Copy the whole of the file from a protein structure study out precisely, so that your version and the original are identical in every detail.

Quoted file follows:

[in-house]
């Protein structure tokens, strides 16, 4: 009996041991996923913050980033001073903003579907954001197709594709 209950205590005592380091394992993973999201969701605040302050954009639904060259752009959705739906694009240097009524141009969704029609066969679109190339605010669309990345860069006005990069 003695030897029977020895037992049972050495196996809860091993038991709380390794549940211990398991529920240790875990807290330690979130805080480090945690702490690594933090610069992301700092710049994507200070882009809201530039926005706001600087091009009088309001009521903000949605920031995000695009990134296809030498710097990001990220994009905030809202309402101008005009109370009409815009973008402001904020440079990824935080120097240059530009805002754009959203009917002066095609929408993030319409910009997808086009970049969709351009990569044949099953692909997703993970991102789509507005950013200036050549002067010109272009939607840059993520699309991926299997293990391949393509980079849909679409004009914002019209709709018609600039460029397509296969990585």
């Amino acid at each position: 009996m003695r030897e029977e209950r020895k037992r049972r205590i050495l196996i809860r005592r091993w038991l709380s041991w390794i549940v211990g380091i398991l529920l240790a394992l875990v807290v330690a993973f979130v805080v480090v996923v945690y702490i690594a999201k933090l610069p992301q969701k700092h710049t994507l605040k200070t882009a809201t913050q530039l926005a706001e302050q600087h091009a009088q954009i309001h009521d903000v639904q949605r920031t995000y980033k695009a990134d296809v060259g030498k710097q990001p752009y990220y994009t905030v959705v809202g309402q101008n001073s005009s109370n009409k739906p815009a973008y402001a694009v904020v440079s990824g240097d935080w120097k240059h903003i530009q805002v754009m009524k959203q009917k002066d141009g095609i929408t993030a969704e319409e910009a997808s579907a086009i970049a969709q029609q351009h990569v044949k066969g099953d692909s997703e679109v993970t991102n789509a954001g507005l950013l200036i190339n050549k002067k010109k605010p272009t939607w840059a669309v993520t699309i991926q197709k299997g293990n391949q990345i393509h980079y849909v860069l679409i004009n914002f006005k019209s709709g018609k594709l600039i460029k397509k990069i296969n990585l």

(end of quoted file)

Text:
[in-house]
């Protein structure tokens, strides 16, 4: 009996041991996923913050980033001073903003579907954001197709594709 209950205590005592380091394992993973999201969701605040302050954009639904060259752009959705739906694009240097009524141009969704029609066969679109190339605010669309990345860069006005990069 003695030897029977020895037992049972050495196996809860091993038991709380390794549940211990398991529920240790875990807290330690979130805080480090945690702490690594933090610069992301700092710049994507200070882009809201530039926005706001600087091009009088309001009521903000949605920031995000695009990134296809030498710097990001990220994009905030809202309402101008005009109370009409815009973008402001904020440079990824935080120097240059530009805002754009959203009917002066095609929408993030319409910009997808086009970049969709351009990569044949099953692909997703993970991102789509507005950013200036050549002067010109272009939607840059993520699309991926299997293990391949393509980079849909679409004009914002019209709709018609600039460029397509296969990585």
């Amino acid at each position: 009996m003695r030897e029977e209950r020895k037992r049972r205590i050495l196996i809860r005592r091993w038991l709380s041991w390794i549940v211990g380091i398991l529920l240790a394992l875990v807290v330690a993973f979130v805080v480090v996923v945690y702490i690594a999201k933090l610069p992301q969701k700092h710049t994507l605040k200070t882009a809201t913050q530039l926005a706001e302050q600087h091009a009088q954009i309001h009521d903000v639904q949605r920031t995000y980033k695009a990134d296809v060259g030498k710097q990001p752009y990220y994009t905030v959705v809202g309402q101008n001073s005009s109370n009409k739906p815009a973008y402001a694009v904020v440079s990824g240097d935080w120097k240059h903003i530009q805002v754009m009524k959203q009917k002066d141009g095609i929408t993030a969704e319409e910009a997808s579907a086009i970049a969709q029609q351009h990569v044949k066969g099953d692909s997703e679109v993970t991102n789509a954001g507005l950013l200036i190339n050549k002067k010109k605010p272009t939607w840059a669309v993520t699309i991926q197709k299997g293990n391949q990345i393509h980079y849909v860069l679409i004009n914002f006005k019209s709709g018609k594709l600039i460029k397509k990069i296969n990585l």